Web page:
Robinson Cano ruined his Hall of Fame chances more than two years ago, when he was first suspended for using a banned substance. His second suspension, a 162-game ban announced by Major League Baseball on Wednesday, turns his career into a farce.
That is a shame, because Cano has some of the best statistics in major league history for a player at his position. Only eight second basemen have compiled more hits than Cano, who has 2,624. All have plaques in Cooperstown, and only two — Roberto Alomar and Craig Biggio — have been active in Cano’s lifetime.
But Cano, who turned 38 in October, will soon disappear into baseball’s memory hole, becoming more of a historical footnote than a headliner. He will be one of those guys you will think of, years from now, and shrug: He could really hit. I guess.
For the Mets, this development is probably just as well, excising another symbol of the last two discouraging seasons. Upon taking control of the team this month, the new owner Steven A. Cohen fired Brodie Van Wagenen, the general manager who engineered the bold but disastrous trade for Cano in December 2018, about six months after Cano had flunked a drug test with the Seattle Mariners and been suspended for 80 games.
That time, Cano was caught using furosemide, a diuretic better known as Lasix, which is frequently used as a masking agent for performance-enhancing drugs. Cano said the substance had been given to him by a doctor in the Dominican Republic for a medical ailment and, without specifying the ailment, insisted that he “would never do anything to cheat the rules of the game that I love.” Van Wagenen, who was Cano’s agent before working for the Mets, soon echoed his point.
“I don’t want to get into semantics, but I do think it’s important remembering Robbie was not suspended for a P.E.D.,” Van Wagenen said after making the trade. “He was suspended for a diuretic.”
Cano then had his worst season in more than a decade.
He improved in 2020, but Wednesday’s news offered a possible reason: He tested positive for Stanozolol, an unsophisticated and easily detectable steroid developed in the 1960s that has led to suspensions for the All-Stars Rafael Palmeiro, Jorge Polanco and Ervin Santana, the former Mets reliever Jenrry Mejia and the 2008 No. 1 overall draft pick, Tim Beckham.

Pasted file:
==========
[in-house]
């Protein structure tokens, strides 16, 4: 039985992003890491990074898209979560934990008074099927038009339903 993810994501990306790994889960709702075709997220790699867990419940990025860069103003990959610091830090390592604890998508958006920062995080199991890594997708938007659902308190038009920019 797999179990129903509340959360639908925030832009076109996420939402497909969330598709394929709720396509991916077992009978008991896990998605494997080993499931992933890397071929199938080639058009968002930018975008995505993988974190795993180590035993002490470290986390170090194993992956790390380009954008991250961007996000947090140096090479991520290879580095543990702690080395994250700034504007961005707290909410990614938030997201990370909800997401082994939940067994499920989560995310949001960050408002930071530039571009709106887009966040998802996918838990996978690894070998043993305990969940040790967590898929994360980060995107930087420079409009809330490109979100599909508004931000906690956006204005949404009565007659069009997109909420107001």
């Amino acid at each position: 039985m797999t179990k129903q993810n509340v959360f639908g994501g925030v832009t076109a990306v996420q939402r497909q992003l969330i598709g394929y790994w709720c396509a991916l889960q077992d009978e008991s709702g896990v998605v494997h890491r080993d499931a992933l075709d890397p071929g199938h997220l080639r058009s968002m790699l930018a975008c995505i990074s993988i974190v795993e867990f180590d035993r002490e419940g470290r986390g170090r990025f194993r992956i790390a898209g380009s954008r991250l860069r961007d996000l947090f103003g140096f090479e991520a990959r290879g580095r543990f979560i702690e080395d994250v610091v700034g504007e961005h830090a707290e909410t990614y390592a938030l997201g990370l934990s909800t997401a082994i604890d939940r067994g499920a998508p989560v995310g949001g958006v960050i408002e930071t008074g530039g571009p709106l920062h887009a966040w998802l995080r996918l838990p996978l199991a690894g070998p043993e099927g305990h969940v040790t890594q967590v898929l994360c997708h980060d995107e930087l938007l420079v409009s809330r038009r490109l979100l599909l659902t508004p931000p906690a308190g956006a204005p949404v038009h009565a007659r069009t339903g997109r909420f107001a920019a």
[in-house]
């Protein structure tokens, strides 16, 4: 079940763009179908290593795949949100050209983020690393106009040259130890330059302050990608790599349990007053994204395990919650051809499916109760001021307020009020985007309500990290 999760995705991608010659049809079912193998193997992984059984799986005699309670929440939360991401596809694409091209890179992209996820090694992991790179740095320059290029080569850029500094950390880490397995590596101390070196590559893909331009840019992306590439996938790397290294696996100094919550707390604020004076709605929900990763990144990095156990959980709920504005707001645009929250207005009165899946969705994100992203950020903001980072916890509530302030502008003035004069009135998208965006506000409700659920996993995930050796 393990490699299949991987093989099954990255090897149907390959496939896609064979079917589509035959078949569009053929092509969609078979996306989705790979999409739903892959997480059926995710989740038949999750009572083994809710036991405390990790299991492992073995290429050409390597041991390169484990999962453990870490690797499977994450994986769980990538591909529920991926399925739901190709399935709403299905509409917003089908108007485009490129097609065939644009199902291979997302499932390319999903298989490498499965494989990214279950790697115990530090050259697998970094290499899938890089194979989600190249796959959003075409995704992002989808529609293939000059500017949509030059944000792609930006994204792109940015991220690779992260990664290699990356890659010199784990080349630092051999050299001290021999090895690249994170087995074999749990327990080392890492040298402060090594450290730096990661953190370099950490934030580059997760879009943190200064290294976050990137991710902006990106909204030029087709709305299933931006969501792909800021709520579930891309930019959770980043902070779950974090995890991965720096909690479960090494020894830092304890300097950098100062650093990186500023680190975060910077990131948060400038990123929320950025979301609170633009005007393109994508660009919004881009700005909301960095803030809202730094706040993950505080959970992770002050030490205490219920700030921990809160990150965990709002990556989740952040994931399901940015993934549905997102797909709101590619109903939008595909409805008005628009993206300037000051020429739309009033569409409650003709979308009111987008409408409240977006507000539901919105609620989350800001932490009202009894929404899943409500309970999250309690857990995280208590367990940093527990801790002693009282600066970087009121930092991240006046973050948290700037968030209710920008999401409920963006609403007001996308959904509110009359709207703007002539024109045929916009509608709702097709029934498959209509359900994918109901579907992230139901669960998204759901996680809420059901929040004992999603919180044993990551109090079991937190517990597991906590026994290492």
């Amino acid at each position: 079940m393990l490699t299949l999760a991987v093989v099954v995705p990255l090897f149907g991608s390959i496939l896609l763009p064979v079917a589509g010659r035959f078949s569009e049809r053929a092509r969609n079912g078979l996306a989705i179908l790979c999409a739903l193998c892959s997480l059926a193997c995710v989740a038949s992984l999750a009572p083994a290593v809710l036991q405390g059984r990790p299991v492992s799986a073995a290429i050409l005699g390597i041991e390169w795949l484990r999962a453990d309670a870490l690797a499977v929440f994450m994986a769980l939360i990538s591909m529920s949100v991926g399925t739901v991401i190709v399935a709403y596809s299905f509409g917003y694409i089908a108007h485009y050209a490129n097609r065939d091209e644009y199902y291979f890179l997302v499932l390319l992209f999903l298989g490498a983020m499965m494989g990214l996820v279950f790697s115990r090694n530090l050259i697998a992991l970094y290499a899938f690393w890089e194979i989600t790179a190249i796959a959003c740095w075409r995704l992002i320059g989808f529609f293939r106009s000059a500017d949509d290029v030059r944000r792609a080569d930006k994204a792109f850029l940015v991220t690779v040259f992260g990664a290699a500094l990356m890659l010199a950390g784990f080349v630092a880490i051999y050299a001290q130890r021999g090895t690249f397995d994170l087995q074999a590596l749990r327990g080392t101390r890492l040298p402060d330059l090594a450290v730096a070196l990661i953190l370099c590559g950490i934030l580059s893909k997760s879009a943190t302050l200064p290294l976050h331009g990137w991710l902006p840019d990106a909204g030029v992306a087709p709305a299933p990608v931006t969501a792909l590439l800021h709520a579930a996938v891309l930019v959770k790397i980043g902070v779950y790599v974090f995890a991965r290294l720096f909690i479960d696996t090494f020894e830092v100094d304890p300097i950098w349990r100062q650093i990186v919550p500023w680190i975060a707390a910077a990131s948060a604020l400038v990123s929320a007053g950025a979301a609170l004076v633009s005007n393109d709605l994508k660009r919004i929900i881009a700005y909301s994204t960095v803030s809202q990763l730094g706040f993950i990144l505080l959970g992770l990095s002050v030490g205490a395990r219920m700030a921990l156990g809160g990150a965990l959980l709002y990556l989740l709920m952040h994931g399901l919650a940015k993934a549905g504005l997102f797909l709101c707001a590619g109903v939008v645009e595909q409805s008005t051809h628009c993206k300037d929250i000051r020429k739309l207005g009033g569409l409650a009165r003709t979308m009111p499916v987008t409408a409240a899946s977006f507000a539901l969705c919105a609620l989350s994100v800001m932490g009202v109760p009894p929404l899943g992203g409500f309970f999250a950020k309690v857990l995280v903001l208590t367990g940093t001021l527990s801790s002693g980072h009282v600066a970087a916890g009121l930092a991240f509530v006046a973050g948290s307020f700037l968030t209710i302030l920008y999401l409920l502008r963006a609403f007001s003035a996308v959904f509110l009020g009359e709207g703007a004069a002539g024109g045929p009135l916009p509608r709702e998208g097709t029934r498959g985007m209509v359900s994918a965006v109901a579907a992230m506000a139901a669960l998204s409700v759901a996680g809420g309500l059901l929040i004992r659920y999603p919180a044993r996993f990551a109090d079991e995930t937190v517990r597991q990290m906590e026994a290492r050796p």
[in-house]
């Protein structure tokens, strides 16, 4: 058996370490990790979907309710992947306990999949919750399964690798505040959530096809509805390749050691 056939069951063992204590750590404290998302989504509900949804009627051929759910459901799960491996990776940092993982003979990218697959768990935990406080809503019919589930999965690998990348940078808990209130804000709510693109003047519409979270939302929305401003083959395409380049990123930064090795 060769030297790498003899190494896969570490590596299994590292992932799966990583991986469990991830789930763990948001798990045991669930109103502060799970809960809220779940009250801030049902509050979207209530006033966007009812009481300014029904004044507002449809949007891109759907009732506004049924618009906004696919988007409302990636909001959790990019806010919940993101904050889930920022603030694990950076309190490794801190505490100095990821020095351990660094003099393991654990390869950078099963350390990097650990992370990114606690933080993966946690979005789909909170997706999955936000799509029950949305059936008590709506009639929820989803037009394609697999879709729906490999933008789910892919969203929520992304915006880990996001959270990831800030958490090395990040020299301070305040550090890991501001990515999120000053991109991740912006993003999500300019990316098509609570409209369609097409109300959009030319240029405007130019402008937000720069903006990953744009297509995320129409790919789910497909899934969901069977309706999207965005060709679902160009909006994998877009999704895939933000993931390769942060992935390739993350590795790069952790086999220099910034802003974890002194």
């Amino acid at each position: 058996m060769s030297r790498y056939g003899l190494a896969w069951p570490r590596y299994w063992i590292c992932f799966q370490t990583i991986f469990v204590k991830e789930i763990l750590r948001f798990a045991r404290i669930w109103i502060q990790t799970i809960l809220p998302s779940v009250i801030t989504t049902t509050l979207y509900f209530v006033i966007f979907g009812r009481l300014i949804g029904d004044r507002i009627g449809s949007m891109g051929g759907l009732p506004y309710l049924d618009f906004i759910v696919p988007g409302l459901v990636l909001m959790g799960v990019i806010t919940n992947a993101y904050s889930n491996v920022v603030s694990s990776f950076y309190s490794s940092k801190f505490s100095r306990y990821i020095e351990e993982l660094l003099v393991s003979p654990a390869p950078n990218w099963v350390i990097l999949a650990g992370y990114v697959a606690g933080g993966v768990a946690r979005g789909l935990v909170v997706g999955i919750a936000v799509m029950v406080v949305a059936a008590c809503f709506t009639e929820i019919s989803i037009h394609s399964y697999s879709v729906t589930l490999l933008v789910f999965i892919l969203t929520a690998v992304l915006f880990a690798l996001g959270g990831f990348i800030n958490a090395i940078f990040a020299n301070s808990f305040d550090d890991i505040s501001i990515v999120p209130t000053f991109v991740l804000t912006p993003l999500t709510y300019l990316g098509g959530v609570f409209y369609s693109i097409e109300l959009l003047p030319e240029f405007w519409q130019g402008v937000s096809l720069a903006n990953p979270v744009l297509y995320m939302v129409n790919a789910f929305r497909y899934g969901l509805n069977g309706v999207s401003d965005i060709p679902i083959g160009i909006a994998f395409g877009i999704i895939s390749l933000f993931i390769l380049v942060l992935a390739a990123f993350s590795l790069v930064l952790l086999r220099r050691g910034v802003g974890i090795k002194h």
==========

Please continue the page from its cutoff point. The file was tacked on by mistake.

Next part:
Cano’s current agent, Kyle Thousand, did not respond to a request for comment.
Cano’s positive test essentially invalidates his 2020 stats: a .316 average with an .896 on-base plus slugging percentage, his best mark since 2013, when he was with the Yankees. Cano became a free agent after that season, and the Yankees offered him seven years and $175 million to stay.
If Cano had accepted, the deal would have just expired. Instead, he wisely took advantage of a bad team’s desperation to be relevant. The Mariners splurged on Cano for 10 years and $240 million, and could hardly believe their luck when the Mets took the second half of the deal off their budget — and gave up the franchise’s best prospect, outfielder Jarred Kelenic, for the privilege.
The deal was bigger and even worse than that, of course — the Mets got a closer, Edwin Diaz, whose struggles in 2019 may have cost them a chance at the playoffs, and also gave up a pitching prospect, starter Justin Dunn, who had a solid debut season for Seattle last year. To help offset the cost of Cano, Seattle took the highly paid veterans Jay Bruce and Anthony Swarzak.
As for 2021, Cano took the contract off Cohen’s payroll all by himself, an unexpected gift to the owner and his new team president, Sandy Alderson, who preceded Van Wagenen as general manager. In a statement, Alderson said the team was “extremely disappointed” in Cano.
“The violation is very unfortunate for him, the organization, our fans and the sport,” he added.
Unfortunate for Cano? Absolutely, although he is still signed through 2023. But the sport has been through this with him before, and the organization and fans should be happy. Cohen is the majors’ richest owner, so the savings from lopping Cano off the payroll are all relative. But it cannot hurt to have even more financial freedom and an open spot at second base with D.J. LeMahieu available in free agency.
LeMahieu just led the majors in hitting, at .364, and has been the Yankees’ best player in each of the last two seasons. Even without LeMahieu, the loss of Cano can help the Mets, who could shift Jeff McNeil to second base and clear left field for Dominic Smith.
Then again, the Mets can think even bigger under Cohen. They could engage not only LeMahieu, but also the other jewels of the free-agent market: starter Trevor Bauer, closer Brad Hand, catcher J.T. Realmuto, outfielders Marcell Ozuna and George Springer.
Nothing is off-limits, it seems, except Cano’s access to major league ballparks in 2021.